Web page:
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Some realignment offenders go unsupervised after release

California’s prison law leads to many offenders being released with no probation

Posted: April 27, 2013 9:01 p.m.
Updated: April 27, 2013 9:01 p.m.
 

Many offenders who would have gone to prison before the state passed its realignment law in 2011 — and thus would have spent a period on probation or parole after their sentences — are now released without any supervision because none is required after county incarceration, a county official said last week.

Thus as a result of realignment, which reduced the overcrowding in state prisons to comply with a federal court order, there has been an increase in felons who go unsupervised upon release, according to Jerry Powers, chief probation officer for Los Angeles County.

Because of this, judges have the option of imposing so-called split sentences on offenders.

A split sentence means an offender can serve a portion of his or her sentence in custody and then complete the sentence under county probation or parole supervision.

But only about 5.4 percent of realignment offenders in Los Angeles County received a split sentence from October 2011, when realignment began, to September 2012, according to the most recent data available from the Chief Probation Officers of California.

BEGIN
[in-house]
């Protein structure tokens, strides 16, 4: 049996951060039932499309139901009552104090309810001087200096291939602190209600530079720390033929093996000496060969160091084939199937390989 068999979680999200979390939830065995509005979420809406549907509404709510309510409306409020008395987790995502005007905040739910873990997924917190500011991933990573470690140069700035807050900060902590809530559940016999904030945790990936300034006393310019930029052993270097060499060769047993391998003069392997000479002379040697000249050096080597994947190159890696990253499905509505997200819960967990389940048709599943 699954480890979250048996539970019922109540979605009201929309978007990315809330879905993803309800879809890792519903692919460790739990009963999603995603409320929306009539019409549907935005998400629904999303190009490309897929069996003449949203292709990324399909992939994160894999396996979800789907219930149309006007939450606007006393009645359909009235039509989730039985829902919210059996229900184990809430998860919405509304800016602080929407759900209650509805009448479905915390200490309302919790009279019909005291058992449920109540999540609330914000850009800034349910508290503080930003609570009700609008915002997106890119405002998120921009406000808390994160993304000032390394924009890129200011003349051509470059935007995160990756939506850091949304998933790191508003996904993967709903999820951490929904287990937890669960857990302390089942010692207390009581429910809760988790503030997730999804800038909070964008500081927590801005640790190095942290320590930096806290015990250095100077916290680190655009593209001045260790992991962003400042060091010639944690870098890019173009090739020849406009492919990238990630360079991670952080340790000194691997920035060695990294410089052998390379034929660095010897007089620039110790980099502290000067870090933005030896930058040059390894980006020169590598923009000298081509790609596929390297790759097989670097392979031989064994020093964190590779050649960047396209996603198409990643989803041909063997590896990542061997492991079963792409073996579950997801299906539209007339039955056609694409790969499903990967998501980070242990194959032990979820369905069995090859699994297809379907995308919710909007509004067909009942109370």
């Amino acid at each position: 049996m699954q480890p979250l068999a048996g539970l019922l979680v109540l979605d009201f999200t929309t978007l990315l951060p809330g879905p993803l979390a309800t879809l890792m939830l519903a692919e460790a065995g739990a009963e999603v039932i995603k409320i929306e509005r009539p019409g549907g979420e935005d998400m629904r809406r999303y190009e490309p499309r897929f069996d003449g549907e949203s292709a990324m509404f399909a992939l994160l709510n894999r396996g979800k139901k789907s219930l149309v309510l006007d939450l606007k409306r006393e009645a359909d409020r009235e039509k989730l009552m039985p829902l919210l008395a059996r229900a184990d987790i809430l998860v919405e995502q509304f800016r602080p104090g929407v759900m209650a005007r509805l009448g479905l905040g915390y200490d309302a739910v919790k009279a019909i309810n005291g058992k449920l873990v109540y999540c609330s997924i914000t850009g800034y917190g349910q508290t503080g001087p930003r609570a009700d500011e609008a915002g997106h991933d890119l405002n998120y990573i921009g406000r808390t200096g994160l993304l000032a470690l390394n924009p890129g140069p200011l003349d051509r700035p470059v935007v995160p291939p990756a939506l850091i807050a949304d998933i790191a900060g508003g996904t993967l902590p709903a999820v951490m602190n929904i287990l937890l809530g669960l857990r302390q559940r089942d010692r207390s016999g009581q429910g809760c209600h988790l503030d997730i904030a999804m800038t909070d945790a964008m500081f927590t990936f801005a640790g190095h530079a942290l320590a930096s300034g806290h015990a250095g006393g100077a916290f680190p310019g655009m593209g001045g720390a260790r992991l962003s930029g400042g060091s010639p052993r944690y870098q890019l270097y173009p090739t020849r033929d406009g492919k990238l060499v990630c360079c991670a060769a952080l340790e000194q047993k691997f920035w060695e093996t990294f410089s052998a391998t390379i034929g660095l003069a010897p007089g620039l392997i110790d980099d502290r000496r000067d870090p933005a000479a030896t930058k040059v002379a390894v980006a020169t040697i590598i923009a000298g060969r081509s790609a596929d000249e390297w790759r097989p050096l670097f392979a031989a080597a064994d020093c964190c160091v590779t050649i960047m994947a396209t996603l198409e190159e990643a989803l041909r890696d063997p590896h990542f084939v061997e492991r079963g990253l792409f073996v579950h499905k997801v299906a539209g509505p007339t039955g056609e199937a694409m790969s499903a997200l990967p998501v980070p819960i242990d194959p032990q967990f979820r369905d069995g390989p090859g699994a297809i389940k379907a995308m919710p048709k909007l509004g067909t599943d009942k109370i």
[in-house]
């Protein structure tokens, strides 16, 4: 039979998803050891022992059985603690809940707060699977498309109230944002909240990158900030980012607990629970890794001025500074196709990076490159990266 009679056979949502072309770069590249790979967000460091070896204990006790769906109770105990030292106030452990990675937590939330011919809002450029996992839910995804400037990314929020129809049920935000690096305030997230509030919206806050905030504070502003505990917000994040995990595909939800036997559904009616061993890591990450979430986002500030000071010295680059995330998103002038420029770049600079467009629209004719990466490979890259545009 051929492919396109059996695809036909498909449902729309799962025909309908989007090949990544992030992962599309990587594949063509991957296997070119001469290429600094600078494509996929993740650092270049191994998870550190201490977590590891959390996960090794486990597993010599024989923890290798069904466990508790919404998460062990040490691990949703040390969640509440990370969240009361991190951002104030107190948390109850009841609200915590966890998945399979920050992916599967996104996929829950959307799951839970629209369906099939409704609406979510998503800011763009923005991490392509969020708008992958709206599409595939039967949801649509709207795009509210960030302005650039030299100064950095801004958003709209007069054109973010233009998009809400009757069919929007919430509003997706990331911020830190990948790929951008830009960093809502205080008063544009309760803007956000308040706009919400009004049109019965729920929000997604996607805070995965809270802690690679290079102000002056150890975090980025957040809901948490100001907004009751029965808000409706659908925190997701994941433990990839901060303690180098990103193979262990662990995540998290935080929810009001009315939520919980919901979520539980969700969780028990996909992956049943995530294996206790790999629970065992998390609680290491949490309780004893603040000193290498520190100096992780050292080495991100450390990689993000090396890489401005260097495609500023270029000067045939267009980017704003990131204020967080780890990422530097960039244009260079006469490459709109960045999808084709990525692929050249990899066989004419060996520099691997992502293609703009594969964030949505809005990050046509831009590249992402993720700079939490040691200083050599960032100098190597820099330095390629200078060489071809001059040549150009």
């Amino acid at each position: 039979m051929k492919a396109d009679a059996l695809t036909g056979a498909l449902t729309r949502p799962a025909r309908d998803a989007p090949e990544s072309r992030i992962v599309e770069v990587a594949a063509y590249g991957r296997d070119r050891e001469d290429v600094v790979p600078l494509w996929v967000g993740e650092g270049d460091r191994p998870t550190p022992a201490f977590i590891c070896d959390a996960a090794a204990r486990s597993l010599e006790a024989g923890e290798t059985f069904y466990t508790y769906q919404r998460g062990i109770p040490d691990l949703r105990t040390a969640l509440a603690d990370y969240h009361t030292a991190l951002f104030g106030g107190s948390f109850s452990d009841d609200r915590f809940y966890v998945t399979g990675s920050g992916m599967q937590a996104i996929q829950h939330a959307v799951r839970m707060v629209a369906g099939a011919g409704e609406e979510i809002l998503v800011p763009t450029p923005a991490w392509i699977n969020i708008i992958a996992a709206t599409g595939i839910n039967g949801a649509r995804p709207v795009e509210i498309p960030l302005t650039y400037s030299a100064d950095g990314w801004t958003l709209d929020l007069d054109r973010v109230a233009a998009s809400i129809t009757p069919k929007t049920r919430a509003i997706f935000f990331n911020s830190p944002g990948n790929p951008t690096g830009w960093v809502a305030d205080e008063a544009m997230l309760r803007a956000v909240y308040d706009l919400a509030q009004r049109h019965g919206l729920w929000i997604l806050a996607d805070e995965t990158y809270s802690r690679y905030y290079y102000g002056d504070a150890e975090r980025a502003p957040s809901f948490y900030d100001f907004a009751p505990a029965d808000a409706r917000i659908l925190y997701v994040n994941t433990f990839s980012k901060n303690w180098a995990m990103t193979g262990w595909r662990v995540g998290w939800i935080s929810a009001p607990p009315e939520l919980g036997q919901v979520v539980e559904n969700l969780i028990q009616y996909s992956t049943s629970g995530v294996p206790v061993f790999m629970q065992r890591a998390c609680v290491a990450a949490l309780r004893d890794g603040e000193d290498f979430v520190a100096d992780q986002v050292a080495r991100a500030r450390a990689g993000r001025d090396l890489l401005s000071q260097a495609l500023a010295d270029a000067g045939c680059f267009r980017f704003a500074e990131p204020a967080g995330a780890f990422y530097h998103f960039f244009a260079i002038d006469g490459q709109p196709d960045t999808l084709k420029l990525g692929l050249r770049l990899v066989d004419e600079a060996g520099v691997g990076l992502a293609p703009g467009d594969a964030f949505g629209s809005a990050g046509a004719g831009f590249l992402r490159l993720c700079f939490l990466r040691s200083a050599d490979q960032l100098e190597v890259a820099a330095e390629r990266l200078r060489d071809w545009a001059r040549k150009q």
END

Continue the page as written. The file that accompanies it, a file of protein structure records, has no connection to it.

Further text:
By comparison, 17 counties in California sentenced more than half of their offenders to split sentences.

“Only the court can do that,” Powers said of split sentencing. “And they’ve been reluctant to do that.”

From October 2011 to September 2012, 8,732 inmates sentenced under realignment went exclusively to jail in Los Angeles County, compared to only 473 who received split sentences, according to the Chief Probation Officers of California.

Inmates can apply for parole to lessen their jail terms, but since parole supervision can be instituted for a period of up to two years and many inmates do not receive lengthy jail sentences under realignment, this may not be an attractive option, according to “Felony Sentencing After Realignment,” a law-review document that was written by two state judges.

“Inmates committed for longer terms, however, may find county parole an appealing alternative to custody,” the document reads.

According to the document, judges have discretion on whether to impose a split sentence, though some of the factors considered include an offender’s risk assessment, a measure of how likely he or she is to commit another crime, and recommendations from the Probation Department.

Powers said the Probation Department “fully supports” split sentences.

“Judges will say, ‘I can give this individual a local prison sentence, or I can give them a felony probation sentence that includes eight months of custody and three-year probation term,’” Powers said. “That (the latter) is more attractive.”

The lack of post-release supervision makes an offender more likely to commit another crime, according to the Chief Probation Officers of California.

“The Chief Probation Officers of California believe, based on years of research and experience that California citizens are better served with increased use of split sentencing,” reads an issue brief from the organization.

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